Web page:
If you are speeding down the highway, you may not be considering how serious the penalties can be for traffic tickets in North Carolina. Most traffic tickets only result in a traffic citation for an infraction. Some traffic tickets may result in you having placed your driver's license, being told to go to driving school, or having to perform community service. However, in North Carolina, there is also the potential that you could go to jail if the speeding violation and circumstances surrounding the event are serious enough.
The Penalties for Speeding Tickets in North Carolina
Generally, a first-offense speeding ticket is considered a class 2 misdemeanor in North Carolina. Class 2 carries a penalty of a 30-day driver's license suspension or revocation for those speeding more than 15 mph faster than the posted speed limit while traveling at or over 55 mph. If you were driving at a speed over 80 mph, the ticket could also result in you losing your license for 30 days.
In North Carolina, the number of points that will be put on your driver's license depends on how many miles you are driving above the speed limit. Your driver's license will be suspended if you have been convicted of three moving violations within 12 months. The length of the suspension depends on how many points you have accumulated.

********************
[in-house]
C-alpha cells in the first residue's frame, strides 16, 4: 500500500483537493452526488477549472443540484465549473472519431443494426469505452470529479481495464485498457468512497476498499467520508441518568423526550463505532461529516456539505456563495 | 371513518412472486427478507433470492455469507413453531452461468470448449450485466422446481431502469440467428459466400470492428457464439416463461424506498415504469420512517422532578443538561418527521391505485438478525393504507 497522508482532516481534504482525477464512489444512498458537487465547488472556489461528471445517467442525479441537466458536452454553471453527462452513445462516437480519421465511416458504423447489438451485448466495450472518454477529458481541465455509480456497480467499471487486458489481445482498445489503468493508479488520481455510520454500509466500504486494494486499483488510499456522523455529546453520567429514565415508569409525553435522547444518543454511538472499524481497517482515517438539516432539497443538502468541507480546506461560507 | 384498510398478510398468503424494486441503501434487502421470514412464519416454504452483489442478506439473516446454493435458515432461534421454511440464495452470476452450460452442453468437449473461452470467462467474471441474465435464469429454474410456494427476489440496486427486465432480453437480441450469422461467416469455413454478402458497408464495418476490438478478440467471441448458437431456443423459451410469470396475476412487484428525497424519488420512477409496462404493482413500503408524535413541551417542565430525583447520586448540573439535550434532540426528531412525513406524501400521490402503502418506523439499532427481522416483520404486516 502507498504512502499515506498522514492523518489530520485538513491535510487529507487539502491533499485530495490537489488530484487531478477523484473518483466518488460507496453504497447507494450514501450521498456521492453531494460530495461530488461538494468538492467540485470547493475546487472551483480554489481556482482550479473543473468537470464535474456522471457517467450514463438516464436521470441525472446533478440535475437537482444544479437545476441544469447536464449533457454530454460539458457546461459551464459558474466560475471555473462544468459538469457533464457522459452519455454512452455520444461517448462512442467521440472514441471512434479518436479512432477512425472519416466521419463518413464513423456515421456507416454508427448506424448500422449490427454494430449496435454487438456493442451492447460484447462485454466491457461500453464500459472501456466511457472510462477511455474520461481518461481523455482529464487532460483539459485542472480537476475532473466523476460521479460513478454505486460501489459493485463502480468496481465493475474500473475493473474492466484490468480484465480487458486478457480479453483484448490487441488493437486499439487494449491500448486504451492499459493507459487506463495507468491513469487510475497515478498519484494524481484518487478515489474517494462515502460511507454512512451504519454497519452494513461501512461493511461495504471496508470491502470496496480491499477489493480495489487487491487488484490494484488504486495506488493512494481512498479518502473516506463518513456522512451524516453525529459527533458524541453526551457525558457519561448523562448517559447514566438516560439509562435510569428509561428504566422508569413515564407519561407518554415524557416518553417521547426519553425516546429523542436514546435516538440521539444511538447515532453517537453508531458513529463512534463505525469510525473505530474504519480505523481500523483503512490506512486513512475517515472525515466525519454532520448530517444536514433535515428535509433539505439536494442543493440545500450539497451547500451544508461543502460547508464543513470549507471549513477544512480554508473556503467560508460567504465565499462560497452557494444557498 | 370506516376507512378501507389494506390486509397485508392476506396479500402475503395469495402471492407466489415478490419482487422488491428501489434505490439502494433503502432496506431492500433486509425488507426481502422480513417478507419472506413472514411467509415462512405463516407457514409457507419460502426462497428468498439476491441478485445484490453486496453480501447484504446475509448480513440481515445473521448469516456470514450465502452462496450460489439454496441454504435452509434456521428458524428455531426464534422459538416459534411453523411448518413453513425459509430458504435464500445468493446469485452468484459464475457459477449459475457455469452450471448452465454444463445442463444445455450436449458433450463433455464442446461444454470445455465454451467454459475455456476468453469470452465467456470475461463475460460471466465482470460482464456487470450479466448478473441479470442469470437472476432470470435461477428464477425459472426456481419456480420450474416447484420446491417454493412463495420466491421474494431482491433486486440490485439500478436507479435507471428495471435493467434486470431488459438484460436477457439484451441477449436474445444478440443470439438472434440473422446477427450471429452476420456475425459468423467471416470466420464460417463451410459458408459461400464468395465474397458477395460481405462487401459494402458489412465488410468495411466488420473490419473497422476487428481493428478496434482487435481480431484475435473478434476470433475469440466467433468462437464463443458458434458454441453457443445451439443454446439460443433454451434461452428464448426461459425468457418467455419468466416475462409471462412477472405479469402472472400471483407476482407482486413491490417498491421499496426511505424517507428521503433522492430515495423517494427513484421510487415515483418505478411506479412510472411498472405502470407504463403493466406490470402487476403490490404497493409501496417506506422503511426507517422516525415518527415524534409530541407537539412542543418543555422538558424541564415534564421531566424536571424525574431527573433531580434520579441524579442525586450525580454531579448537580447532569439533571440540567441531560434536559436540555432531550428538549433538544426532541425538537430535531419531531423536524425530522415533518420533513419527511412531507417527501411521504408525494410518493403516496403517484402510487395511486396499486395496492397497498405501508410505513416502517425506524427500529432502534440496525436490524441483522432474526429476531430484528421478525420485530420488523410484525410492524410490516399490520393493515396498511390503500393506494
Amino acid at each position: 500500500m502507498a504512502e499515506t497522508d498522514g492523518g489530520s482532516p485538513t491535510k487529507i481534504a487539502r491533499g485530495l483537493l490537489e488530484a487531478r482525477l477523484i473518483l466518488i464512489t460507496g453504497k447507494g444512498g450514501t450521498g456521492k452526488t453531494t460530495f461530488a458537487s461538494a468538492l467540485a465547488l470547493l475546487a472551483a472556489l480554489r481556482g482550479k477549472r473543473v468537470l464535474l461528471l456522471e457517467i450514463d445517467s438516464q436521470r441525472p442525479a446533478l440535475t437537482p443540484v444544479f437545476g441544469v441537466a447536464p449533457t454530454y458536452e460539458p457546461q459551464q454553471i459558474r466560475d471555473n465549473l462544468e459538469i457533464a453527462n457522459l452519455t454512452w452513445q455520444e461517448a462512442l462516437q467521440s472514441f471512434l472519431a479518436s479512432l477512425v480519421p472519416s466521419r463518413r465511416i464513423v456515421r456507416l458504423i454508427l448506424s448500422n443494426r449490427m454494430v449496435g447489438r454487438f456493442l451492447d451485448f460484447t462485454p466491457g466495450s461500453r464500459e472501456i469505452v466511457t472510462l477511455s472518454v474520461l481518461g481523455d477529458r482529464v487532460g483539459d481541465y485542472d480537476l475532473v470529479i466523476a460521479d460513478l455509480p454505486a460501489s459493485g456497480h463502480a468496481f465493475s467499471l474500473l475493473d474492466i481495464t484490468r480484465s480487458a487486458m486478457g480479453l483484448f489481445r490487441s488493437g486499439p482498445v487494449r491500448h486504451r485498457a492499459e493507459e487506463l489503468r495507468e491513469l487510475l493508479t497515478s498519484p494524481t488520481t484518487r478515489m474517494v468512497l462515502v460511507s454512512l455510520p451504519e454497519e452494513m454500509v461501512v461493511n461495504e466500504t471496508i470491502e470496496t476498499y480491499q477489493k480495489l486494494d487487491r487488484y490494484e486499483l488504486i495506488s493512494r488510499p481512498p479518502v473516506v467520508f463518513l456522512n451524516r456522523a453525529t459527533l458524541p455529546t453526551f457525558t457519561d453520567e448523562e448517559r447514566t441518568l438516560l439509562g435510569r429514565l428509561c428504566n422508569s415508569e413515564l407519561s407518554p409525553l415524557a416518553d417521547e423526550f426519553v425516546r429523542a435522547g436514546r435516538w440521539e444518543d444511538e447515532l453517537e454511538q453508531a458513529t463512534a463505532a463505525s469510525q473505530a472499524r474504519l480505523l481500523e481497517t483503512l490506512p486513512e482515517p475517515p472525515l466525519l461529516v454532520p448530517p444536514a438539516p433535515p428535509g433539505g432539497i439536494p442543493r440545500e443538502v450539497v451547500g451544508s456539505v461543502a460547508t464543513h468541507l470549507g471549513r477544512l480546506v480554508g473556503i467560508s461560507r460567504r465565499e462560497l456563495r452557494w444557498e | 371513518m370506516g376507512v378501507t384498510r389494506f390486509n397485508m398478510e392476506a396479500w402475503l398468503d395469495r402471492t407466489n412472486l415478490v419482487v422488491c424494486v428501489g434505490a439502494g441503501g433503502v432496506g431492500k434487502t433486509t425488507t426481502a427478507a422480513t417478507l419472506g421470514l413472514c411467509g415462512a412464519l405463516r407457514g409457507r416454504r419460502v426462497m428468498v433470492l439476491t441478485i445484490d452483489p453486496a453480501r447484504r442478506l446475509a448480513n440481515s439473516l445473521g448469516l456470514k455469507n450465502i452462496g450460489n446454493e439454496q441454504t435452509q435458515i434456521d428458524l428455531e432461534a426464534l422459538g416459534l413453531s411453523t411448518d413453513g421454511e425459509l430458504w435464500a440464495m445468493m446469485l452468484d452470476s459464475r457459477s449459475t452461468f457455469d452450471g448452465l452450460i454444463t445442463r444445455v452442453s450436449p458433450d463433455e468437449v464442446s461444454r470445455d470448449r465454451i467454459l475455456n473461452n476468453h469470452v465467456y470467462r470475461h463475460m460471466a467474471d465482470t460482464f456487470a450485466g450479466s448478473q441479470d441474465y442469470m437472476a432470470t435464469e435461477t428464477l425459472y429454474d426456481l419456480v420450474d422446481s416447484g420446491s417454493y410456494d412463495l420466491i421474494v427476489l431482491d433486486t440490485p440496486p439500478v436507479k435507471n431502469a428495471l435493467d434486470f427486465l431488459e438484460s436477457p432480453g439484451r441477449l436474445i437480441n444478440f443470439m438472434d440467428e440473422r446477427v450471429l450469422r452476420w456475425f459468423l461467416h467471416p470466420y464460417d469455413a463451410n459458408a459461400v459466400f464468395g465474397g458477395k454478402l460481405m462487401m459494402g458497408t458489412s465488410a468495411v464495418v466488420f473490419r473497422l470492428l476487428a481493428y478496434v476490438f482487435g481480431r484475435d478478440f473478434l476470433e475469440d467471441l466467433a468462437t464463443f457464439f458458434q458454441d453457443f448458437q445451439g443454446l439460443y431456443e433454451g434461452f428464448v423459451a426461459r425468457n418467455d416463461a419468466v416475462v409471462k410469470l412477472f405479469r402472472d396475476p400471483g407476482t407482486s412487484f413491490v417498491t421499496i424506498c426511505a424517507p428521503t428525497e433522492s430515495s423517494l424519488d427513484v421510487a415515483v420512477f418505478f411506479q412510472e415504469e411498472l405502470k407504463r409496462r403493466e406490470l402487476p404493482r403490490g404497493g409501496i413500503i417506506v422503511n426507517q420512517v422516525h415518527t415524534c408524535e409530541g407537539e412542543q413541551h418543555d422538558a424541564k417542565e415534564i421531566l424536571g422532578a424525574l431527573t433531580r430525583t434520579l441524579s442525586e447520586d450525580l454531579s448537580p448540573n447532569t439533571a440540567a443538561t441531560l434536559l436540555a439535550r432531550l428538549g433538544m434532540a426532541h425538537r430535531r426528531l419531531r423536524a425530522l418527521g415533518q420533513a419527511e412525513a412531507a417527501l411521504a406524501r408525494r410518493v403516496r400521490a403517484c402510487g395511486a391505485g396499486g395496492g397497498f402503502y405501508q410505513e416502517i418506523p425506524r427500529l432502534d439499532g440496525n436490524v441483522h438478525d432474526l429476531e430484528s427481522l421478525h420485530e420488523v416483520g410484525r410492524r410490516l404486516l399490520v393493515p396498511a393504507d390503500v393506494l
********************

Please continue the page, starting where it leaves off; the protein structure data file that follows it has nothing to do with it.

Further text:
How Would You End Up Going to Jail for a Speeding Ticket?
Jail time for speeding is more likely when a driver has been accused of reckless driving or another aggravated offense. For example, if you cause another person to become injured or the speeding accident resulted in someone's death, you could be sentenced to jail time.
When is Speeding Considered Reckless Driving?
In North Carolina, reckless driving is defined as "carelessly and heedlessly in willful or wanton disregard of the rights or safety of others without due caution and circumspection and at a speed or in a manner to endanger or be likely to endanger any person or property." Reckless driving due to speeding depends on the speed limit and how fast a driver is going. Generally, driving 15 mph over the speed limit is considered reckless driving.
The threshold for reckless driving decreases as the speed limit increases. For example, driving only 5 miles over the speed limit in a 70 mph zone can result in a reckless driving charge. Driving over 75 mph results in your license being suspended immediately, even if this is your first offense. Reckless driving is not an infraction like most traffic violations. Instead, it is a criminal charge, and you may need to appear in criminal court for speeding. If you are convicted of reckless driving, you face up to 60 days in jail in fines of up to $1,000. Driving convictions result in points on your driver's license. If you have 12 points on your driver's license within a three-year period, your license may be suspended for two to 12 months.
Contact a Speeding Ticket Attorney as Soon as Possible
If you have been charged with reckless driving in Southeastern North Carolina, you need an experienced attorney on your side. Contact Coastal South Law today to schedule a free case evaluation and learn more about how we can fight for you.